In The Rearview Mirror
Ummul reflects, “There was nobody to tell me how life should be. I didn’t know what the appropriate social behaviour was, because it is the parents who tell their children, ‘Smile beta’! Nobody was there to teach me basic social skills. So, at the time when I was love deprived – I didn’t have my parents – it was those quotes – those books that guided me.”
She muses, “Some philosophers have said that the world is a kind of mirror reflecting who you are. I was so innocent that I thought that if I was bubbly and warm, people would be the same way. Then came Buddha, and Buddha taught me to stick to the median line – you need not be too soft or you’ll end up becoming a mockery of yourself. You’ll become a joker.” She adds, “Whatever I learned came from all these people and stories. They came to the rescue.”
Choosing To Serve
With her abilities, you could be pardoned for wondering why Ummul chose the IAS route. She explains, “It is my childhood dream. I read about Subhash Chandra Bose. He didn’t want to become a civil servant. But his father was adamant that he should be. He was very much into the Indian freedom struggle and didn’t want to be a servant in British bureaucracy.”
Ummul’s ‘can-do’ mindset played a large part in her success. When we asked her what would her advice be for aspirants attempting to crack UPSC in their first attempt (like she did), “You should not have a six-year plan – not think like this is the first, second or third attempt. You should make an effort to design a strategy to pass the exam, and see what kind of discrepancy you have in your cognition to meet the UPSC demand. They are asking you to think as the civil servants think; the solution-oriented approach.”
It paid off! Today, Ummul is on the verge of entering her dream job. Her background and circumstances have ensured that she will bring something fresh to the role.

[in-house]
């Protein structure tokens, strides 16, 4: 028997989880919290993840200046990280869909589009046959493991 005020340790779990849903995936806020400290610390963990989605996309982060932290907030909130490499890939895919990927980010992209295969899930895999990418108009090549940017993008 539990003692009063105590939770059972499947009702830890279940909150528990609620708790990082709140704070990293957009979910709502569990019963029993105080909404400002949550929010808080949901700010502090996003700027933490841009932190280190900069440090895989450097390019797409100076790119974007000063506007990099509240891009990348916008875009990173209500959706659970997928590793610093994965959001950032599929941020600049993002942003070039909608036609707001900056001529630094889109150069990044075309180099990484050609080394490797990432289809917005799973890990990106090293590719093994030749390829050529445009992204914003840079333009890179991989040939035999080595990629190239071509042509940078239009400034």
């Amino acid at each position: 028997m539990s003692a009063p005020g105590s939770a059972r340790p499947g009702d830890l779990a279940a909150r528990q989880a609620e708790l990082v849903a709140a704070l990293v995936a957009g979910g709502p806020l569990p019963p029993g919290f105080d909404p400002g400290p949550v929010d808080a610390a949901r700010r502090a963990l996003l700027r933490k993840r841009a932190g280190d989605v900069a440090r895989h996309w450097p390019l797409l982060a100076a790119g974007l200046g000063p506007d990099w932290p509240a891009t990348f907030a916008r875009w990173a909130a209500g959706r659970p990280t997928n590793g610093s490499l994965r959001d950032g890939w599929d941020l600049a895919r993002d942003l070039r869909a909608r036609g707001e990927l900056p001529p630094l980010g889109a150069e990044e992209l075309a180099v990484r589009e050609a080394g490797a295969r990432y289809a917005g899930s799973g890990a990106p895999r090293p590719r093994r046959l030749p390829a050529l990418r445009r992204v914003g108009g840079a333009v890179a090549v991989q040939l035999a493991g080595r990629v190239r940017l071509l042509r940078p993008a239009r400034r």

Determined to be as inclusive as possible, she says, “Inclusion to me is when everyone is able to utilize valuable resources – I’m talking from a government perspective. When certain common goods and resources are available, and if people are able to utilize these things in an equal manner, and they are able to draw advantages and opportunities out of that- then to a great extent we can call that an inclusive society.”
She also intends to support those who are already well established in the field. She says, “The government cannot do all the work for inclusion. The people who are already working in the field should be given the proper manure and irrigation so that they can flourish.”
We can’t wait to see what the future holds for this juggernaut! We truly believe that Ummul’s courage, determination and strength will change the world. We can’t wait to see what she accomplishes next!
KnowYourStar.com (KYS) interviewed Ummul Kher as part of the India Inclusion Summit(IIS). IIS is a platform that brings awareness and drives the inclusion of specially-abled people in corporate organisations, schools, policymaking and NGOs. KYS is the official blogging partner for IIS, and backs the event wholeheartedly. Let’s build a more Inclusive India!